With new agents approved and more new drugs moving through the pipeline, there is plenty of innovation occurring for the treatment of glaucoma.
The long drought in new glaucoma medications is over. After more than 20 years without a single new glaucoma eye drop, several therapeutic agents have been approved in recent months, with other novel drugs moving through clinical trials.
“There has been a lot of innovation in glaucoma surgery with MIGS, but also a lot of innovation with glaucoma medical therapy,” said Richard L. Lindstrom, MD, founder and attending surgeon, Minnesota Eye Consultants, and adjunct clinical professor emeritus of ophthalmology, University of Minnesota.
The most recent approval in March 2019 is a combination of netarsudil and latanoprost (Rocklatan) from Aerie Pharmaceuticals. Pooled data from the phase III Mercury trials showed the once-daily combination is more effective at lowering IOP than either of its ingredients used as a single agent. The combination is being pitched as a single-product alternative to multiple eye drops, which could improve adherence as well as therapeutic effect.
Aerie Pharmaceuticals had its first FDA approval in 2018 with netarsudil (Rhopressa), a Rho kinase inhibitor, or ROCK inhibiter, that works differently from other currently approved classes of glaucoma agents. Netarsudil reduces aqueous humor production, increases uveoscleral outflow and increases trabecular meshwork outflow.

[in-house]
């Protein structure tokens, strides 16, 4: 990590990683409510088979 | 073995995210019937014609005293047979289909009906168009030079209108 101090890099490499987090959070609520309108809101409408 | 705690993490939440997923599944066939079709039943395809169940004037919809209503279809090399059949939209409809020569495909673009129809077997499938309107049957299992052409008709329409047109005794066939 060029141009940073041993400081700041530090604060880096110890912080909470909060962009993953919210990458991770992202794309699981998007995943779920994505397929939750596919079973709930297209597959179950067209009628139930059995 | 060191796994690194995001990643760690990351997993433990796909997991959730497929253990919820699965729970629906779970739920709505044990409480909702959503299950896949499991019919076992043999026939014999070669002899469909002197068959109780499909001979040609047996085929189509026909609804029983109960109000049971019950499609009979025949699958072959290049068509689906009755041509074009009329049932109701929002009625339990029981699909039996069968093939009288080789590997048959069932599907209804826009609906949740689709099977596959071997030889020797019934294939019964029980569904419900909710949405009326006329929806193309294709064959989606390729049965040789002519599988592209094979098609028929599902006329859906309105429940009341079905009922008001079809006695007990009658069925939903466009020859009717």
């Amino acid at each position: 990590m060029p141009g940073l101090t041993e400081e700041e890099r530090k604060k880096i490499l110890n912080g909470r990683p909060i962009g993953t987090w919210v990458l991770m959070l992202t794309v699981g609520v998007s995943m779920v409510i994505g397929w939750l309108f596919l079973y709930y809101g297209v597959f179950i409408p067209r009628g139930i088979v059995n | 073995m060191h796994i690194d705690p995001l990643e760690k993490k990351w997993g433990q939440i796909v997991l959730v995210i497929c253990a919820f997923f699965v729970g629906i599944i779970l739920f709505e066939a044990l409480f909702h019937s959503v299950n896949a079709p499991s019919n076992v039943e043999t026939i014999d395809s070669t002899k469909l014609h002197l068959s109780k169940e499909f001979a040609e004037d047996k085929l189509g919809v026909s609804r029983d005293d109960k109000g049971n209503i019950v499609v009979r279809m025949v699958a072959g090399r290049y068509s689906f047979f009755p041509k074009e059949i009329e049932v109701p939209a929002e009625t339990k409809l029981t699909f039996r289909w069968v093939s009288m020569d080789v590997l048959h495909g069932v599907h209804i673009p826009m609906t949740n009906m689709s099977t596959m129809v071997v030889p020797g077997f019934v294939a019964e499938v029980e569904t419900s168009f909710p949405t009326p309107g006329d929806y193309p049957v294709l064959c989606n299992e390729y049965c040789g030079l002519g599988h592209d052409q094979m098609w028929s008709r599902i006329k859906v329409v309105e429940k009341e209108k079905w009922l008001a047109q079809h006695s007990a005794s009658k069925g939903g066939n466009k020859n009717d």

Another recent introduction is latanoprostene bunod ophthalmic solution (Vyzulta, Bausch + Lomb), a prostaglandin analogue that also releases nitric oxide. The single molecule is metabolized into two active moieties, latanoprost acid and nitric oxide. The combination facilitates aqueous humor outflow through both the uveoscleral and trabecular meshwork pathways.
Richard L. Lindstrom, MD
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This article was adapted from Dr. Lindstrom’s presentation at the 2018 meeting of the American Academy of Ophthalmology. Dr. Lindstrom has no financial interests to report.